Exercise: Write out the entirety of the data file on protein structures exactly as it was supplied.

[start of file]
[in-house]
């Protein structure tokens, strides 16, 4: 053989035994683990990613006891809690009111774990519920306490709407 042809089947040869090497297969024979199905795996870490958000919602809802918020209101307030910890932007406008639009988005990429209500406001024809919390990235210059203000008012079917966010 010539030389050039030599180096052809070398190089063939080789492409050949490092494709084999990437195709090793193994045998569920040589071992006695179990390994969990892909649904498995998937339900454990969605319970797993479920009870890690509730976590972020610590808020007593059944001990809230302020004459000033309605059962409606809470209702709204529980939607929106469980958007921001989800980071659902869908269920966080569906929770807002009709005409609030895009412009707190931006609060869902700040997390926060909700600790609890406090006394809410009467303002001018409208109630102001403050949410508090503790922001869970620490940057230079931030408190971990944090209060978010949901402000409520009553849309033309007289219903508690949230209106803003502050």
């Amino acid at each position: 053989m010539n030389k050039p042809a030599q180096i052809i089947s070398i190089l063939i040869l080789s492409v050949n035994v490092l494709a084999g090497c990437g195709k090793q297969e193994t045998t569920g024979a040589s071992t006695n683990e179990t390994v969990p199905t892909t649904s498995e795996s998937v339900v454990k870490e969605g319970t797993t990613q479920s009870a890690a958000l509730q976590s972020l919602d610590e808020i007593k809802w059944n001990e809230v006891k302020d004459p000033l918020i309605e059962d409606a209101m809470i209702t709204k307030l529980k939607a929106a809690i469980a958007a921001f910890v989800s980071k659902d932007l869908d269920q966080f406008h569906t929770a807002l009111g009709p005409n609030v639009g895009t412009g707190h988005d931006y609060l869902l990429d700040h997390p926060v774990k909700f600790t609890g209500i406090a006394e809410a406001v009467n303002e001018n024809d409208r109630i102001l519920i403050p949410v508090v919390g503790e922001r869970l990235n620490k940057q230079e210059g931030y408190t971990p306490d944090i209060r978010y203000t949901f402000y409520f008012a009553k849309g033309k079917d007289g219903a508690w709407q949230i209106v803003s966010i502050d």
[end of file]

[in-house]
């Protein structure tokens, strides 16, 4: 053989035994683990990613006891809690009111774990519920306490709407 042809089947040869090497297969024979199905795996870490958000919602809802918020209101307030910890932007406008639009988005990429209500406001024809919390990235210059203000008012079917966010 010539030389050039030599180096052809070398190089063939080789492409050949490092494709084999990437195709090793193994045998569920040589071992006695179990390994969990892909649904498995998937339900454990969605319970797993479920009870890690509730976590972020610590808020007593059944001990809230302020004459000033309605059962409606809470209702709204529980939607929106469980958007921001989800980071659902869908269920966080569906929770807002009709005409609030895009412009707190931006609060869902700040997390926060909700600790609890406090006394809410009467303002001018409208109630102001403050949410508090503790922001869970620490940057230079931030408190971990944090209060978010949901402000409520009553849309033309007289219903508690949230209106803003502050």
């Amino acid at each position: 053989m010539n030389k050039p042809a030599q180096i052809i089947s070398i190089l063939i040869l080789s492409v050949n035994v490092l494709a084999g090497c990437g195709k090793q297969e193994t045998t569920g024979a040589s071992t006695n683990e179990t390994v969990p199905t892909t649904s498995e795996s998937v339900v454990k870490e969605g319970t797993t990613q479920s009870a890690a958000l509730q976590s972020l919602d610590e808020i007593k809802w059944n001990e809230v006891k302020d004459p000033l918020i309605e059962d409606a209101m809470i209702t709204k307030l529980k939607a929106a809690i469980a958007a921001f910890v989800s980071k659902d932007l869908d269920q966080f406008h569906t929770a807002l009111g009709p005409n609030v639009g895009t412009g707190h988005d931006y609060l869902l990429d700040h997390p926060v774990k909700f600790t609890g209500i406090a006394e809410a406001v009467n303002e001018n024809d409208r109630i102001l519920i403050p949410v508090v919390g503790e922001r869970l990235n620490k940057q230079e210059g931030y408190t971990p306490d944090i209060r978010y203000t949901f402000y409520f008012a009553k849309g033309k079917d007289g219903a508690w709407q949230i209106v803003s966010i502050d």